It's that time of year again. Not just the time when
everything's sparkly and the air smells of cookies—it's the time of year when I
always plan to secretly declutter my kids' toy stash before the onslaught of
new toys that the holidays bring.
Most years, somewhere around January 1st, I glance
around the house and wonder where the hell we're going to put all the new
gifts. And I curse myself for not doing a preemptive toy purge.
Over the last few months, my husband and I have been trying
to simplify our life. We've been relatively successful; We've trimmed down
bills, sold gadgets we didn't use, and I even downsized my car from an SUV to a
Prius. But there's one area that we can't seem to keep up with: the constant
stream of detritus that our kids add to the mix. From birthday party favors to kids'
artwork, it sometimes feels like having children all but guarantees that you'll
be featured on a future episode of "Hoarders."
It sometimes feels like having children all but guarantees that you'll be featured on a future episode of "Hoarders."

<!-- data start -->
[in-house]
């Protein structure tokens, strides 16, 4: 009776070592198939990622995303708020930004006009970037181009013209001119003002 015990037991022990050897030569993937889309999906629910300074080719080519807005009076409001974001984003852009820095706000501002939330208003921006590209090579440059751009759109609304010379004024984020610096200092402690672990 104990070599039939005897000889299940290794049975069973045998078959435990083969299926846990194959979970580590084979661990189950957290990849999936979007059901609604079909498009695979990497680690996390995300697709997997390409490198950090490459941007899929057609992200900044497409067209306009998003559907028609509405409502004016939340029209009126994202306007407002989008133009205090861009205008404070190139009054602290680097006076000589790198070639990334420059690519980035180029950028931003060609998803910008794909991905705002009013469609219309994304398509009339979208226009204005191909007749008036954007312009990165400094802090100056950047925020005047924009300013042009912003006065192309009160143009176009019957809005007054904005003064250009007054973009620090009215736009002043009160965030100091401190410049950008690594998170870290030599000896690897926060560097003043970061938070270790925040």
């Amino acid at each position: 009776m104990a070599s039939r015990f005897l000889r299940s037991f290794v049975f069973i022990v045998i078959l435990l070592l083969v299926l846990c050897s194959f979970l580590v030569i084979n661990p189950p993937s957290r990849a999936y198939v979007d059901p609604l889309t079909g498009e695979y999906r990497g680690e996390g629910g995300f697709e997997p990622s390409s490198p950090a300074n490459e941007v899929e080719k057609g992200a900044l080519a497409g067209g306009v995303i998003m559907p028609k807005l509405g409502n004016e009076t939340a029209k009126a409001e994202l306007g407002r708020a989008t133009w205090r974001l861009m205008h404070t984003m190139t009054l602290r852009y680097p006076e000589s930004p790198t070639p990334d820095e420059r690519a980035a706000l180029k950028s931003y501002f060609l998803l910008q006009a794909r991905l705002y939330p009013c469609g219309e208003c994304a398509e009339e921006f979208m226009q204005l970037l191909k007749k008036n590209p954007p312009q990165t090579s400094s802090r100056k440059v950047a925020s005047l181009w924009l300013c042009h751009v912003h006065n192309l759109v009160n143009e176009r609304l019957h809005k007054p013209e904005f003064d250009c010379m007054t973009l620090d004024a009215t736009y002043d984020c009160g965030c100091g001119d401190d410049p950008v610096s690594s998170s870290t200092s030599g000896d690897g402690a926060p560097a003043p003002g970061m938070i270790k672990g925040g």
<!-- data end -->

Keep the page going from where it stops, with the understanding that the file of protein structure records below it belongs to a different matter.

Despite my conversations with my kids about passing things on
that we don't need anymore, and hearing the advice that parents should sort
through belongings with our children to help them learn about the spirit of
giving, sometimes Mama needs to just secretly sweep through their stuff and
weed out the least used, least loved, most annoying junk.
So one day, while the kids were both in school, I sat down
and, like a toddler, I dumped out the contents of their toy bins. One by one, I
held up each toy and made a decision whether to keep it, donate it or trash
Out went board books that my kids never read (or the ones I
hated reading to them—I'm looking at you, "Brown
Bear, Brown Bear, What Do You See"). Out went the plastic trinkets from our
handful of shame-ridden trips to McDonald's. Out went a lone marble, uncapped
markers and Pez containers. I recycled half-used coloring books, unloved
stickers and craft items that my kids never got around to using, and I even
sold a few items via a local trading network.
We still have a long way to go in paring down our
belongings. I stuck to mostly getting rid of things my kids wouldn't even
notice were gone. And I was surprised to find some toys that I just couldn't
yet part with—like the Sesame Street toy that starts talking every time anyone
touches it. It was the toy we got our son as a reward for surviving his
first haircut. While I'm half sure it's possessed, as its batteries haven't
worn down once in the five years we've owned it, it reminds me of my little boy,
the one who's growing up outrageously fast.
While it was energizing to make a little extra space before the holidays, there are just some things we have to hold on to.